Skip navigation
× You have 2 more free articles available this month. Subscribe today.

BOP’s Guard’s Termination Reversed for Suspension; Back Pay Awarded

The U.S. Merit Systems Protection Board mitigated the termination of a guard charged with two “failure to report” violations, reducing the penalty to a 30 day suspension and ordering back pay and benefits.

Richard Andert was a guard at the U.S. Penitentiary in Florence, Colorado on February 15, 1996, when the disruptive behavior of prisoner Fred Davis required he be subdued.  After securing Davis’ cellmate in another location, Andert, a 10 year veteran, assisted in the scuffle by pinning Davis’ legs.  From that position, he observed guard Stephen Mills “deliver approximately six kicking gestures toward Davis’ upper left torso.”

It was undisputed that Andert failed to report Mills’ action that day or his statement the next day that he erased portions of the video tape of the incident.  As such, “discipline in some form is warranted to promote efficiency in the Federal service.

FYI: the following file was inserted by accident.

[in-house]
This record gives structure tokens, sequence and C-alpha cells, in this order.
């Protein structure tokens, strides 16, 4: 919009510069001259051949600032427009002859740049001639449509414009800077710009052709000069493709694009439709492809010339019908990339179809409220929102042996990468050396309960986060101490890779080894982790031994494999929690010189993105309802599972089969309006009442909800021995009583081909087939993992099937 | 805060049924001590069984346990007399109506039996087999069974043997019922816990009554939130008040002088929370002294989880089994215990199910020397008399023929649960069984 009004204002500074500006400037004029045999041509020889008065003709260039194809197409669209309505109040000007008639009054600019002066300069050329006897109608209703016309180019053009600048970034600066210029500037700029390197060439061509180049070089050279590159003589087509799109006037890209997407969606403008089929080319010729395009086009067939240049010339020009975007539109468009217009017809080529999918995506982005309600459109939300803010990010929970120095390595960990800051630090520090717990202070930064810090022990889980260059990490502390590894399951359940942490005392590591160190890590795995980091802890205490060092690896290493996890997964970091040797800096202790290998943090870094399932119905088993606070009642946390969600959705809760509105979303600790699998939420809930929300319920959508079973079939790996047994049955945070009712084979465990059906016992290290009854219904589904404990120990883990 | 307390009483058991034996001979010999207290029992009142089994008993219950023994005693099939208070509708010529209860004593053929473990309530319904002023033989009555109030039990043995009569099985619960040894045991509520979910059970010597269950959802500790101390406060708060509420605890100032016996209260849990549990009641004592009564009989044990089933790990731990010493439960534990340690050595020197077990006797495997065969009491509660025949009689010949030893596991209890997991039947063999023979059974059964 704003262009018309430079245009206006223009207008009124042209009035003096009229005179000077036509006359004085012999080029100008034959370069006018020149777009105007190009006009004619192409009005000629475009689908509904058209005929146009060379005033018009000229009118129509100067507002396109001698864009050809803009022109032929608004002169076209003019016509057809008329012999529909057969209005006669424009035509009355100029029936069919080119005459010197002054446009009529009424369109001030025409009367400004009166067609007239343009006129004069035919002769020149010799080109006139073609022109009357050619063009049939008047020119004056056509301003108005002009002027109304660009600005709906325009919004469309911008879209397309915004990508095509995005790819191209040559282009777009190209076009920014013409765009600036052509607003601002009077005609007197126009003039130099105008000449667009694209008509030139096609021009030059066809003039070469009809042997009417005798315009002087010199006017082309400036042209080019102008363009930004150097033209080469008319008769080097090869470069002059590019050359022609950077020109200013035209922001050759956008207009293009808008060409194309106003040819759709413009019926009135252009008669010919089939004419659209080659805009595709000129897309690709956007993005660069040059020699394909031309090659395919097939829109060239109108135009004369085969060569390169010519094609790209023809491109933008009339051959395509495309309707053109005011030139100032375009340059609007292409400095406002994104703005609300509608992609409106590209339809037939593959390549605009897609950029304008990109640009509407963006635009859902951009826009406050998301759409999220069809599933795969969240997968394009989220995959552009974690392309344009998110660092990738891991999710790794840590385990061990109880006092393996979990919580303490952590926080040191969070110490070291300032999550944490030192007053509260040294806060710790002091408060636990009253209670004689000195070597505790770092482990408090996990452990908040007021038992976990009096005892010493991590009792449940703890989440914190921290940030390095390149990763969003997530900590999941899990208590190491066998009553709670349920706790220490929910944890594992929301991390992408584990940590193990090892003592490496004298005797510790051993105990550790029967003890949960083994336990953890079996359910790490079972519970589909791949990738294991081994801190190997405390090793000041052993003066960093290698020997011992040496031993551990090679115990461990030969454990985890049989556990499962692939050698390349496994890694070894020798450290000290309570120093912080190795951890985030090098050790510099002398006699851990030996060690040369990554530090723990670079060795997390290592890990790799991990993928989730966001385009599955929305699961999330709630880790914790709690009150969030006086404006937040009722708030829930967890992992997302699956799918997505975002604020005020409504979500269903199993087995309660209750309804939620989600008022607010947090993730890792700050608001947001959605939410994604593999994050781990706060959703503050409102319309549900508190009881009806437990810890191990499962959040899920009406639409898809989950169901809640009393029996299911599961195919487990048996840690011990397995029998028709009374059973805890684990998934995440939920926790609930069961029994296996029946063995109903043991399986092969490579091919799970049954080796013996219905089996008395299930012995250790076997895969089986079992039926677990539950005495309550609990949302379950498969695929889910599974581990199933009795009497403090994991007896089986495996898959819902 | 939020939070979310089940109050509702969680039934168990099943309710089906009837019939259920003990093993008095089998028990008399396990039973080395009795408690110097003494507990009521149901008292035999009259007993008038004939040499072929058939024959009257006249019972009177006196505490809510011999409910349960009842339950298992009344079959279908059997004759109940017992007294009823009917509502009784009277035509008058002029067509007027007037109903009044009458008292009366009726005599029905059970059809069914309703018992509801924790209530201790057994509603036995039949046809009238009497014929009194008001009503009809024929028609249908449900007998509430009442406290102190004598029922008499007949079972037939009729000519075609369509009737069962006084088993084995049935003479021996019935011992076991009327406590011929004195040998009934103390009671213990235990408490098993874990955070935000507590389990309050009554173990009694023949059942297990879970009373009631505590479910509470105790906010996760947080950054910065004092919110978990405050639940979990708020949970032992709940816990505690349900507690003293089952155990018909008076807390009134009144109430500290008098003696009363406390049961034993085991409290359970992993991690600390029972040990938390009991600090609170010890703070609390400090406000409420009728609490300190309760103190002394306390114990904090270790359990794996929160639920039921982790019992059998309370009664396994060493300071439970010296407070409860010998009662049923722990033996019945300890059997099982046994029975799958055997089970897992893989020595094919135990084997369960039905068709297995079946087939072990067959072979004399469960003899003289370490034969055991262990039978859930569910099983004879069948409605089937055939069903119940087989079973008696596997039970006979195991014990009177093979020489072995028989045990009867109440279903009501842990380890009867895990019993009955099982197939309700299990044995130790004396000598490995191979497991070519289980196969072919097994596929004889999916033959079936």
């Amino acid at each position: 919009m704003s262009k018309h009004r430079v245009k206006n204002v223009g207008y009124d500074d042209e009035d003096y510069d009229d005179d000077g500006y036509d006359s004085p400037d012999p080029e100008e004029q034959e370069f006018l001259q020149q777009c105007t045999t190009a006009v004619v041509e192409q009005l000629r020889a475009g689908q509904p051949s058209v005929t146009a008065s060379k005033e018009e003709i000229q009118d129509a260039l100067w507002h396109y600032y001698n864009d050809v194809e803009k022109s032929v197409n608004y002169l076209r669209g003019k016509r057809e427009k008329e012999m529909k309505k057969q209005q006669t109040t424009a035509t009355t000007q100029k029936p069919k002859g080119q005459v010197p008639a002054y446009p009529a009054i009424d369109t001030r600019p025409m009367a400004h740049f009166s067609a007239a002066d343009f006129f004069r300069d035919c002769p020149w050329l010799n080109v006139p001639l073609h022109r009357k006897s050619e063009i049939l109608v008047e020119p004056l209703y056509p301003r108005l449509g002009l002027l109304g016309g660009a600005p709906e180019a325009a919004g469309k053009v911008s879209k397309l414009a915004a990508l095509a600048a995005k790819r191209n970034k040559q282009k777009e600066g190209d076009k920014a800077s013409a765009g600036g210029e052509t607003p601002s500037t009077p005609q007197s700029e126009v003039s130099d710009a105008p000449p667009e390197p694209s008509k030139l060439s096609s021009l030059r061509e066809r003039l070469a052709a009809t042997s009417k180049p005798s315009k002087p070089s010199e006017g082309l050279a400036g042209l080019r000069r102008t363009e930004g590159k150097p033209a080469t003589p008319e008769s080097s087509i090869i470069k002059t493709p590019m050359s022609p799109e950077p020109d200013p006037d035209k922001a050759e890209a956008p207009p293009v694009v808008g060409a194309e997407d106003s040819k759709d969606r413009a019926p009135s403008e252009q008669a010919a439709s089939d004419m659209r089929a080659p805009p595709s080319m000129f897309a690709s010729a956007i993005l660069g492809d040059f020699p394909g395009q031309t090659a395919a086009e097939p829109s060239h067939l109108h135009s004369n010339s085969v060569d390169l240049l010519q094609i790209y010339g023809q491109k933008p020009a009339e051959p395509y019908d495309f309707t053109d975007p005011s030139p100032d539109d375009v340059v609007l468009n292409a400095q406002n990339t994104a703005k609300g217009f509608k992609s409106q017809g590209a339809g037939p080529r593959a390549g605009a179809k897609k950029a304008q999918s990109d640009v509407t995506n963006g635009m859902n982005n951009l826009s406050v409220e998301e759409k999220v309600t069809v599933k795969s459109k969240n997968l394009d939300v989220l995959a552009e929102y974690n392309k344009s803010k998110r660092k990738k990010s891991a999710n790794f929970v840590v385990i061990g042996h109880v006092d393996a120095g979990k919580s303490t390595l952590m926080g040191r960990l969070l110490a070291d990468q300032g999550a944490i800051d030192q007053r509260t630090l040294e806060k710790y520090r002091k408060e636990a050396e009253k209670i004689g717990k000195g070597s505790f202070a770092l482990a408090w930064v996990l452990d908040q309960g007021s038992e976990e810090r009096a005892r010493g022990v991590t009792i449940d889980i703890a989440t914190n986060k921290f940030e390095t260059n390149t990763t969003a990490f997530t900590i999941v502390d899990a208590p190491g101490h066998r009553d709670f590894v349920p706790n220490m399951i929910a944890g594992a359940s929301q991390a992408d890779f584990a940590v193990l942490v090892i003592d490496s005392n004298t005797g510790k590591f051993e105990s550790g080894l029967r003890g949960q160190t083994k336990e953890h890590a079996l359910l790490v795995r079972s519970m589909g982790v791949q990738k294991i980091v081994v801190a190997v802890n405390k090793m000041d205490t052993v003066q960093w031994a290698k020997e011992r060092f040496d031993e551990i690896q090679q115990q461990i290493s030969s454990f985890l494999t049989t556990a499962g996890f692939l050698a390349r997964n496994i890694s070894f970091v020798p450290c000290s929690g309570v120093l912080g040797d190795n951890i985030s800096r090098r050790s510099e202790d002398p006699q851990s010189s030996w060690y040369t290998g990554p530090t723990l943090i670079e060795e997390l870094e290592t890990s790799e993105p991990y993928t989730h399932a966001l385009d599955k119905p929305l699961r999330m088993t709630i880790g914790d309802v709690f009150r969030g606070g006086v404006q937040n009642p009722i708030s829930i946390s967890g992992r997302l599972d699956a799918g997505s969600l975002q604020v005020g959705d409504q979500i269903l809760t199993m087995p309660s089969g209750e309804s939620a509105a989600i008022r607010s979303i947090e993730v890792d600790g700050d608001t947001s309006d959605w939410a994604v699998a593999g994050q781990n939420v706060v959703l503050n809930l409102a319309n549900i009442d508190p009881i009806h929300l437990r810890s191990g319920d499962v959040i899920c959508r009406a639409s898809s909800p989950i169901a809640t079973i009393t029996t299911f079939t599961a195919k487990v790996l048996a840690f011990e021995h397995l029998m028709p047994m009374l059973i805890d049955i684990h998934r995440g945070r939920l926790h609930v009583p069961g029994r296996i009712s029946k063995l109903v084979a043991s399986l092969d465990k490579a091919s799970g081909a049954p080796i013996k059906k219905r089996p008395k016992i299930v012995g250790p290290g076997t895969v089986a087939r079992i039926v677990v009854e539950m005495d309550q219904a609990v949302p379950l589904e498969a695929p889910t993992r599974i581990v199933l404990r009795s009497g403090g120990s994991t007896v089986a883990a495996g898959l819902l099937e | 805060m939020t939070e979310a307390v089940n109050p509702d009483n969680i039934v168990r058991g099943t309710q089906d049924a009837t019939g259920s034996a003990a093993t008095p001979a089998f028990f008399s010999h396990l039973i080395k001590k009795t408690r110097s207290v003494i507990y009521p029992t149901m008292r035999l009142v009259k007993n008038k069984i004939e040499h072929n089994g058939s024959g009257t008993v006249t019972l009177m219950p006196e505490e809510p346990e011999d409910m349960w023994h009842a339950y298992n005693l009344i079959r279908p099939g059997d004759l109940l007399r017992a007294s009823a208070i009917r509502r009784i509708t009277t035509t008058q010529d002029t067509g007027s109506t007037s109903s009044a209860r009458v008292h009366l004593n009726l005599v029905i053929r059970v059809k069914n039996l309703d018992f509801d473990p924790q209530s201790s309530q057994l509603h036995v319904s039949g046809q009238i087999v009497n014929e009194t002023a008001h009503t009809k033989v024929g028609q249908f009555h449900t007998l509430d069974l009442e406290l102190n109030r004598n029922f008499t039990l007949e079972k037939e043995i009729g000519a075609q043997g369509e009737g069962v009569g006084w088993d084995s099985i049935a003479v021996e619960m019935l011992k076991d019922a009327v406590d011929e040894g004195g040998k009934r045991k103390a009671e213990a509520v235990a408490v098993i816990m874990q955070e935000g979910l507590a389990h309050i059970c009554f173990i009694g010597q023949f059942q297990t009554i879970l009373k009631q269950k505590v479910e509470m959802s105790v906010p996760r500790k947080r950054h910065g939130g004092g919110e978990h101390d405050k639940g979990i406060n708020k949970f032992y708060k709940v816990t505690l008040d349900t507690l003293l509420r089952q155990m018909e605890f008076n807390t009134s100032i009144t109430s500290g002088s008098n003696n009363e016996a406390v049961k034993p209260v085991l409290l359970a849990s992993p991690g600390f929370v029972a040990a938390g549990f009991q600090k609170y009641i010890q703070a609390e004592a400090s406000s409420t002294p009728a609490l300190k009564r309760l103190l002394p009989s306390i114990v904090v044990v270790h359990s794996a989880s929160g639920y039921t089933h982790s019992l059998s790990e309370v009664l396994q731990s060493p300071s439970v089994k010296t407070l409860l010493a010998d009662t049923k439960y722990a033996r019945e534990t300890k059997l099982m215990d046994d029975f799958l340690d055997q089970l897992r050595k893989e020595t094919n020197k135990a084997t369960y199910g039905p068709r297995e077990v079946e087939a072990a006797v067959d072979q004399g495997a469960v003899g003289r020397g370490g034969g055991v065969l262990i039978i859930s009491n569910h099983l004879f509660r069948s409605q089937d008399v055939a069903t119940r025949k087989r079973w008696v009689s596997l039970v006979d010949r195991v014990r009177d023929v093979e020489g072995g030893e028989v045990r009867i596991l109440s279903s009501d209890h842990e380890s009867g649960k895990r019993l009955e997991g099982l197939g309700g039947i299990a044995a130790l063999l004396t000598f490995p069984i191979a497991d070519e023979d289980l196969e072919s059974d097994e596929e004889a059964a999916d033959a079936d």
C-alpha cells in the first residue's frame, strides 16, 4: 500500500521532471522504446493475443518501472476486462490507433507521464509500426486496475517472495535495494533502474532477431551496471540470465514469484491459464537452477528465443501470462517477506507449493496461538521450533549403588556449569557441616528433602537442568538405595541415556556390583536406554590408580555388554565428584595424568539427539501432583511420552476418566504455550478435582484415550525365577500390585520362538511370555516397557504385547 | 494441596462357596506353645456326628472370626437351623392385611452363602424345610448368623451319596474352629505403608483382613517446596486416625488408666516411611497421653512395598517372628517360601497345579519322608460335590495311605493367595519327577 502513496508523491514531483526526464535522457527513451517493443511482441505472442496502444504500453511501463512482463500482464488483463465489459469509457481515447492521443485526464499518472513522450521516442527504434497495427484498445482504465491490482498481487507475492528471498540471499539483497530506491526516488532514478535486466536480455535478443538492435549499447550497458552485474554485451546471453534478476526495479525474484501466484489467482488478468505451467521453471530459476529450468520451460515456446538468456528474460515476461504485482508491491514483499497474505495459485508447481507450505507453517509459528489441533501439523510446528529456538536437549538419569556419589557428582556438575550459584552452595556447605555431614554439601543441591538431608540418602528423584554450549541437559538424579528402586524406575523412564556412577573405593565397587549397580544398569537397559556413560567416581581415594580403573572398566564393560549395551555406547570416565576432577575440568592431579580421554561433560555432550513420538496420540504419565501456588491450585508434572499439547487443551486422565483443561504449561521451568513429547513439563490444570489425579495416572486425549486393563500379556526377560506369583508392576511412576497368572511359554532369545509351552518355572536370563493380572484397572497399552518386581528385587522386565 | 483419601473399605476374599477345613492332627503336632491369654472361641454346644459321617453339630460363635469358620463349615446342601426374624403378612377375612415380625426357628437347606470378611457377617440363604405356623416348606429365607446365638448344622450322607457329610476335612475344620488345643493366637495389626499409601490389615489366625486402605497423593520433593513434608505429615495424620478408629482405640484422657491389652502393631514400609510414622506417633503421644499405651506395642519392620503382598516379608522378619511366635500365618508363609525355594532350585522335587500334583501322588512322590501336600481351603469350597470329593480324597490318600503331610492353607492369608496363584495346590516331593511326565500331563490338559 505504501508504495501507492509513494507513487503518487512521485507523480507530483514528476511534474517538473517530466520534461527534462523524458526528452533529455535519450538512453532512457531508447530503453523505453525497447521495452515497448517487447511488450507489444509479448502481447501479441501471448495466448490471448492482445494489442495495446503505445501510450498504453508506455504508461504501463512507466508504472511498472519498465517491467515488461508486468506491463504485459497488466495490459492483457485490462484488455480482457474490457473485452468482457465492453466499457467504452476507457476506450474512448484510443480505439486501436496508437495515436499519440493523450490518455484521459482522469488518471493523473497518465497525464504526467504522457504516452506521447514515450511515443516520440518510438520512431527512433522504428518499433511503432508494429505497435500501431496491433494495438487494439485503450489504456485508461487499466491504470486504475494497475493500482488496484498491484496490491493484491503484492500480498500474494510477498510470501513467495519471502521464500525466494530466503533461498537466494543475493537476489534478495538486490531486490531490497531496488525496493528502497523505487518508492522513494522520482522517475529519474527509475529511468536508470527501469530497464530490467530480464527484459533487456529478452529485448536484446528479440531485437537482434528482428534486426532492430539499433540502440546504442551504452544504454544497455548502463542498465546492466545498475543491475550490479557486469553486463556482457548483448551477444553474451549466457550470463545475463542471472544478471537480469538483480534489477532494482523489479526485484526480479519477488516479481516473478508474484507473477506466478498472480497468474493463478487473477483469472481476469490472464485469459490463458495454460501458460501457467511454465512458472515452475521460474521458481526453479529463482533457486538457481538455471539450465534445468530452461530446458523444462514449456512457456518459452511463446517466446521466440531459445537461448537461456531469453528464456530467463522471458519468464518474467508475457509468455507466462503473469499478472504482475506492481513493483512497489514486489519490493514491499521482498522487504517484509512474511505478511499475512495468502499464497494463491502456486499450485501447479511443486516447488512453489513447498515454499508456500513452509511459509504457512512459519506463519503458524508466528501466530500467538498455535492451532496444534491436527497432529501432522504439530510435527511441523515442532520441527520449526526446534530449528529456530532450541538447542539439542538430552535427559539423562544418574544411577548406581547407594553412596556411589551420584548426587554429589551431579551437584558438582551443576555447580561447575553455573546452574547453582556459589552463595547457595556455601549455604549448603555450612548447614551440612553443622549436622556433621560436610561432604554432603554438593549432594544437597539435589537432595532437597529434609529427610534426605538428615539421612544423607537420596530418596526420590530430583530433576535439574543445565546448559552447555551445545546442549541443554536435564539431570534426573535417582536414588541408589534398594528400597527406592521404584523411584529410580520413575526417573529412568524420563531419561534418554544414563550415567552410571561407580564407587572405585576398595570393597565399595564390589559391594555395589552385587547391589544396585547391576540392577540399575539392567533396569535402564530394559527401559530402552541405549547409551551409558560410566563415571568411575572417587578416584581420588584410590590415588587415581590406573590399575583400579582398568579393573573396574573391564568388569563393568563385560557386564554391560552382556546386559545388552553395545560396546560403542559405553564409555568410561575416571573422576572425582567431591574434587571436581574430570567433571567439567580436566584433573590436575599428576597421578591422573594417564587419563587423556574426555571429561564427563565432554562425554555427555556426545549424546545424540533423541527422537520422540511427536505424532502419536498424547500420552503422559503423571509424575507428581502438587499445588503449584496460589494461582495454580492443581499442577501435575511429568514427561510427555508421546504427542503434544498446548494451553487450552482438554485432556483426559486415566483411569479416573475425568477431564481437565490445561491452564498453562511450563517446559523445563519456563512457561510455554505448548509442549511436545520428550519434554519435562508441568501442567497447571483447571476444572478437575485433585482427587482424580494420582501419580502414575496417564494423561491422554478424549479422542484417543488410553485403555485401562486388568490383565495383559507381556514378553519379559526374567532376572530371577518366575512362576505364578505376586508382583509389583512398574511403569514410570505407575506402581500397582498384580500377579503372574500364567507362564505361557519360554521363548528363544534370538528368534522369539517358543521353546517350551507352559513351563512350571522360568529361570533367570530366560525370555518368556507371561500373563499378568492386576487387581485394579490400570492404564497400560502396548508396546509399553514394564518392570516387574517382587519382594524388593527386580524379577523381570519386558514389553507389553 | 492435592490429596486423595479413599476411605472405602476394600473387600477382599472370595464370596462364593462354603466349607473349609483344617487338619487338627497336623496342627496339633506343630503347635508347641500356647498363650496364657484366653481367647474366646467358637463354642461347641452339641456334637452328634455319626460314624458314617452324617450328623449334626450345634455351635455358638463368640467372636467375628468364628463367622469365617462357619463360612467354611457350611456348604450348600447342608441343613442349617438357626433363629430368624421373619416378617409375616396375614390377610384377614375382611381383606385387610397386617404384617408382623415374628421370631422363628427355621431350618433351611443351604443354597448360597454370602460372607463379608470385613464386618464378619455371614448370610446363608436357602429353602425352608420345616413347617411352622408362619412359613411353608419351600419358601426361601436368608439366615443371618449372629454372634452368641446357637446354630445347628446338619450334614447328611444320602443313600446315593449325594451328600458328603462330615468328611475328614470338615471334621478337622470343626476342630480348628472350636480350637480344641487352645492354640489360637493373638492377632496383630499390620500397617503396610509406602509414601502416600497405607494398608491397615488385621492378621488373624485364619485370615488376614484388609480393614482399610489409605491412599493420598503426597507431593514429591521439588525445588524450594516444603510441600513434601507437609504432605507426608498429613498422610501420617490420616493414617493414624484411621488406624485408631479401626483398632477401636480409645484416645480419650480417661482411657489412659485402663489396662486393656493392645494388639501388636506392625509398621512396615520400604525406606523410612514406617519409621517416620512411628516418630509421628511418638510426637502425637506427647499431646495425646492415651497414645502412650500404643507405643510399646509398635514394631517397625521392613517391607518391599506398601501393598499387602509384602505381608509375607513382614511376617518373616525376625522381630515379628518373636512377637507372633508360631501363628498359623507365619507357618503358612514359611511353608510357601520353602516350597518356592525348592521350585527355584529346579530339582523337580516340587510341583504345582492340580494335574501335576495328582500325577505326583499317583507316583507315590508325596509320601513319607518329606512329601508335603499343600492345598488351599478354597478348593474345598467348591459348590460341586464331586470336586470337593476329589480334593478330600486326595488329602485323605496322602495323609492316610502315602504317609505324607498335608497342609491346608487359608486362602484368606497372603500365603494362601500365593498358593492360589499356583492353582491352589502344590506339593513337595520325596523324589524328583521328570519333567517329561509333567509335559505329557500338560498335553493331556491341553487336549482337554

Termination, however, was found to be too severe, for Andert’s failure to report did not greatly hinder the investigation.  Andert did subsequently fully cooperate, as evidence by him revealing the statement about the tape erasure without being asked.  Next, Andert exhibited great rehabilitative potential and “straightforwardly expressed remorse for his failures to report and an understanding of the importance of the following the reporting rules.

As such, Andert’s removal was cancelled in place of a 30 day suspension without pay.  It was ordered in the February 18, 2000, order that he receive the “appropriate amount of back pay, with interest and to adjust benefits with appropriate credits.  BOP also agreed to pay Andert’s attorney firm, Minaham and Shapiro in Lakewood, Colorado, $33,000 in attorney fees.  See: Andert v. Department of Justice, U.S. Merit Systems Protection Board, Docket No DE-0752-00-0012-A-1 

As a digital subscriber to Prison Legal News, you can access full text and downloads for this and other premium content.

Subscribe today

Already a subscriber? Login

Related legal case

Andert v. Department of Justice